What if Hillary Clinton had won?

One can’t help but wonder what would be different if Hillary Clinton had won the Electoral College vote as well as the popular vote.  Some things are clear, others are hazy–to me anyway.

First, the Republicans would still hold the House and the Senate.  Nothing that President Clinton proposed would pass through Congress and nothing that the Republicans passed through Congress would be signed into law.  Thus, for at least two more years, we would be living with a continuation of the final six years of the Obama administration.  That is, President Clinton II would govern by executive orders and rule-changes by federal agencies.  These would be contested in the courts.

Second, the Republican Senate might well refuse to hold hearings on any Clinton nominee for the Supreme Court.  Thus, probably we would be living with a 4-4 deadlock on the Court.  The decisions of lower courts would be affirmed.  That would shift the judicial struggles to the nomination of judges to lower courts.

Third, both Bernie Sanders and Hillary Clinton had repudiated the Asia Pacific trade deal before the election.  It would be just as dead under a Clinton administration as it is under a Trump administration.

Fourth, James Comey would have been dismissed as Director of the Federal Bureau of Investigation.  Congress would then have held hearings on this matter, including on whether this amounted to obstruction of justice.  (See: Benghazi hearings if you don’t think that this last contention is true.)

Fifth, there would be an investigation of Russian meddling in the 2016 election.  This investigation would reveal—at the least—that the Russkies had hacked Democratic computers and the passed the fruits of this robbery to Wikileaks.  Moreover, the Russians would be revealed to have done a bunch of other things that may have monkeyed with the passions of voters.

Six, the Clinton campaign would have transitioned to government offices.  The results for American government would resemble those of the Clinton campaign itself.  According a New York Times review of the first account of the Clinton campaign organization, “It’s the story of a wildly dysfunctional and ‘spirit-crushing’ campaign that embraced a flawed strategy (based on flawed data) that failed, repeatedly, to correct course…In fact, the portrait of the Clinton campaign that emerges from these pages is that of a Titanic-like disaster: an epic fail made up of a series of perverse and often avoidable missteps by an out-of-touch candidate and her strife-ridden staff.”  These people would then have set out to manage the White House.  Then, what about Bill and Chelsea, and the Clinton Foundation, and Huma Abedin?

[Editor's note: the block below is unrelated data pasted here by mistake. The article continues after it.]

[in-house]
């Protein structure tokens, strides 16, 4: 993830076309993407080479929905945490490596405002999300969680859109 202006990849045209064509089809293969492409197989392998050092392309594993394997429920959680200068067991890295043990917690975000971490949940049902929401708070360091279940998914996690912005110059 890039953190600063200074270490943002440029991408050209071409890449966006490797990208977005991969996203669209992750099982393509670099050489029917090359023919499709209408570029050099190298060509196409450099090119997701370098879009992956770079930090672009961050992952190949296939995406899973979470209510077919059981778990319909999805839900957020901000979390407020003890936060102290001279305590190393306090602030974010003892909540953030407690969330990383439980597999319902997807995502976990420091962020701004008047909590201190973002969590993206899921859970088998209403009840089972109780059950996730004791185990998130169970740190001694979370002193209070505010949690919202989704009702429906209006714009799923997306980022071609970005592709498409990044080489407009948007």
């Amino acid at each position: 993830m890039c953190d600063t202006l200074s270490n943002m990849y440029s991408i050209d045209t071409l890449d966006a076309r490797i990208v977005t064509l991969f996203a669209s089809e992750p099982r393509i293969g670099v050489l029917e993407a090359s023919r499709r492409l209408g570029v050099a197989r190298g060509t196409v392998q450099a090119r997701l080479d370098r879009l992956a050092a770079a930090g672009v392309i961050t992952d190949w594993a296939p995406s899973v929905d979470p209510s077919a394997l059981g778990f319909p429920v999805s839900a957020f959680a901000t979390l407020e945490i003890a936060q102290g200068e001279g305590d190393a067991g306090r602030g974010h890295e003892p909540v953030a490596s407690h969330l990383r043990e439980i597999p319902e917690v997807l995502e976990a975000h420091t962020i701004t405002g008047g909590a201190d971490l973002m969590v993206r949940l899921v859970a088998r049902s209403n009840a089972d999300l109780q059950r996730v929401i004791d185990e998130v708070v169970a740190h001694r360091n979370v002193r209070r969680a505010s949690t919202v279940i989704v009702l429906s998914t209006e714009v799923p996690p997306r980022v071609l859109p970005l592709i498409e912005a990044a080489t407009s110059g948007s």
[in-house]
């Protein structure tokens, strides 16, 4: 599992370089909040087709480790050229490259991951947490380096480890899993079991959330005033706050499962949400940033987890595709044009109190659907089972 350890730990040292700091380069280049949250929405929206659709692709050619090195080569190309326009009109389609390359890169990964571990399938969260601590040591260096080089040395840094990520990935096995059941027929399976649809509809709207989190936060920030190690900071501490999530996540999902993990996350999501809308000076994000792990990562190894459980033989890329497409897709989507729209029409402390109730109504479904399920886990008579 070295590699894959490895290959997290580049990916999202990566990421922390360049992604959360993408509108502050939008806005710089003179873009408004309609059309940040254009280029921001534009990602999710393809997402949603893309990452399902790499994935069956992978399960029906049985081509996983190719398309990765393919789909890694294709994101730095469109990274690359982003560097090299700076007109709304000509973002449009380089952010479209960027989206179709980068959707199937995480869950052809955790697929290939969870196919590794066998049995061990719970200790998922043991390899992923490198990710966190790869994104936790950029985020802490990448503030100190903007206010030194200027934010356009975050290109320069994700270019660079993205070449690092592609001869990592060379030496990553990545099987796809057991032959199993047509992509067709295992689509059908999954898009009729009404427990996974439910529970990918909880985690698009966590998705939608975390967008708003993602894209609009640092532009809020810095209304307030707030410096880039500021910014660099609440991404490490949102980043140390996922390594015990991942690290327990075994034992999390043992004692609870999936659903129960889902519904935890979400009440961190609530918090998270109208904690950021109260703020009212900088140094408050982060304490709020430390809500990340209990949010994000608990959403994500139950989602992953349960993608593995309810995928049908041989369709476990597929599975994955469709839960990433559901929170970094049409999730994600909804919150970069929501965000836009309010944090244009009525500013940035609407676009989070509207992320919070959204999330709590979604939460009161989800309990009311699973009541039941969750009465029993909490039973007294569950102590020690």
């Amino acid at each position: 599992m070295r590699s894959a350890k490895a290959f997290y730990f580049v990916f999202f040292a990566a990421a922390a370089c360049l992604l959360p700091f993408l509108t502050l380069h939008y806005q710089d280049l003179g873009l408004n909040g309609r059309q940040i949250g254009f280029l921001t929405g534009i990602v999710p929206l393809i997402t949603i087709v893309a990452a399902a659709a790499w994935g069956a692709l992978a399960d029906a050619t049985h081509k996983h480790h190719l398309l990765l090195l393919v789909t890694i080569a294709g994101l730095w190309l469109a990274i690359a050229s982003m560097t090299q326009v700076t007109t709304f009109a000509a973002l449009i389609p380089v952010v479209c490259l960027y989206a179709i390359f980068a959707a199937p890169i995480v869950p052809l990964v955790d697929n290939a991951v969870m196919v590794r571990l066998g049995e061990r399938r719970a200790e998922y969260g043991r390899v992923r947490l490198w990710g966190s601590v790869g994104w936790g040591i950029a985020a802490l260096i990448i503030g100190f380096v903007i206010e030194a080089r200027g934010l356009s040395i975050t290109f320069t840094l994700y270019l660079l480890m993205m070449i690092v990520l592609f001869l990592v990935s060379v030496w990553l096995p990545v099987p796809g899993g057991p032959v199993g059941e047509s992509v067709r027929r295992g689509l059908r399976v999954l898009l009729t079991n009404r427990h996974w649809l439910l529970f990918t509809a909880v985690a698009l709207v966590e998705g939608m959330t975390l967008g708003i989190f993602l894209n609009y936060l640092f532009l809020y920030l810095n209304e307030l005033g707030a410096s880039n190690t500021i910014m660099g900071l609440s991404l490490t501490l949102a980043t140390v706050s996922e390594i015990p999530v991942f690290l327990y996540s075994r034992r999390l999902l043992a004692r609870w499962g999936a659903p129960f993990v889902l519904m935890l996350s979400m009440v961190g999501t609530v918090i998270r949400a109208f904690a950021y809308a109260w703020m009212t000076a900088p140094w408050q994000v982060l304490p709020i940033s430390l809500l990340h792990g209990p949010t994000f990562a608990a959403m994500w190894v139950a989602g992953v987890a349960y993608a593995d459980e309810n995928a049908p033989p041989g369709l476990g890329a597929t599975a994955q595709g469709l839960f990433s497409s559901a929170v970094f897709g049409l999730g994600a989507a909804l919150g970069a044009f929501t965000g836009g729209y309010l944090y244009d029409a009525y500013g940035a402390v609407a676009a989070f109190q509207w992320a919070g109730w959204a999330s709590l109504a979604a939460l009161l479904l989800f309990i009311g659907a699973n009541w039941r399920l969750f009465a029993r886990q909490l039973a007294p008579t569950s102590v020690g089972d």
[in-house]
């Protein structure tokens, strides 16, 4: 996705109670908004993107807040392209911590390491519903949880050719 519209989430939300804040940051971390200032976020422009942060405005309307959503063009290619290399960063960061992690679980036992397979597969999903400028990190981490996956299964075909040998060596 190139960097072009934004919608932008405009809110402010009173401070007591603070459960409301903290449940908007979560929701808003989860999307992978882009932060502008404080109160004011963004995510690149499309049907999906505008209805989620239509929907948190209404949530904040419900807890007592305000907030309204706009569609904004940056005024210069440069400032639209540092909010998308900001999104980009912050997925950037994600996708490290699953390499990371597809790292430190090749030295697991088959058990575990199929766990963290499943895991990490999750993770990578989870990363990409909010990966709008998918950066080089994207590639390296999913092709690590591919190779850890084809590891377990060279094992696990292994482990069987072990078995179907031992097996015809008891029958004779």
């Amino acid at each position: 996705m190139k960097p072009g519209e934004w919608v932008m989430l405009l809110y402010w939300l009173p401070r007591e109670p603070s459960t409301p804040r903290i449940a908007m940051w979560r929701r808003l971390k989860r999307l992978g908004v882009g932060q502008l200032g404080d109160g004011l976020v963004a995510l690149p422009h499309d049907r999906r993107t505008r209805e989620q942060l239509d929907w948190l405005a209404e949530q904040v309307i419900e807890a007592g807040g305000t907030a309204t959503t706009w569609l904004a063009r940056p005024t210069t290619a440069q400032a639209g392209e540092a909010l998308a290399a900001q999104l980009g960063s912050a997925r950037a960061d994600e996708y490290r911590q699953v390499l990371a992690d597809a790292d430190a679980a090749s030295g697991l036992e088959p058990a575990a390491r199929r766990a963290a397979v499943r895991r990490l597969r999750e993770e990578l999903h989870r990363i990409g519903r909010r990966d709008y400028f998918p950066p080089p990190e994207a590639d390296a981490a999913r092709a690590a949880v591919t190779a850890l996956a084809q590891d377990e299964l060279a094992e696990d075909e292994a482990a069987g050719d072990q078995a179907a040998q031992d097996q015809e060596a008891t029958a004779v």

Seventh, Roy Moore would not have had the chance to defeat Luther Strange for a Senate seat from Alabama because Jeff Sessions would still be a sitting senator.

Eighth, the Clinton administration would be dealing with a series of long-developing, but now pullulating international crises: Iran’s nuclear weapons combined with its support for the Assad regime in Syria; North Korea’s nuclear threat; Russia’s intervention in a series of conflicts. European elections; and the Rohingya refugees.  So, a lot of ugly issues.

Ninth, the “exchanges” created by the Affordable Care Act (“ObamaCare”) were collapsing before the election.  Young people have declined to pay for their elders.  President Clinton would have had to seek a solution in league with a Republican Congress.  Under these circumstances, what would be the middle ground?

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Kellogg and Briand Frosted Flakes.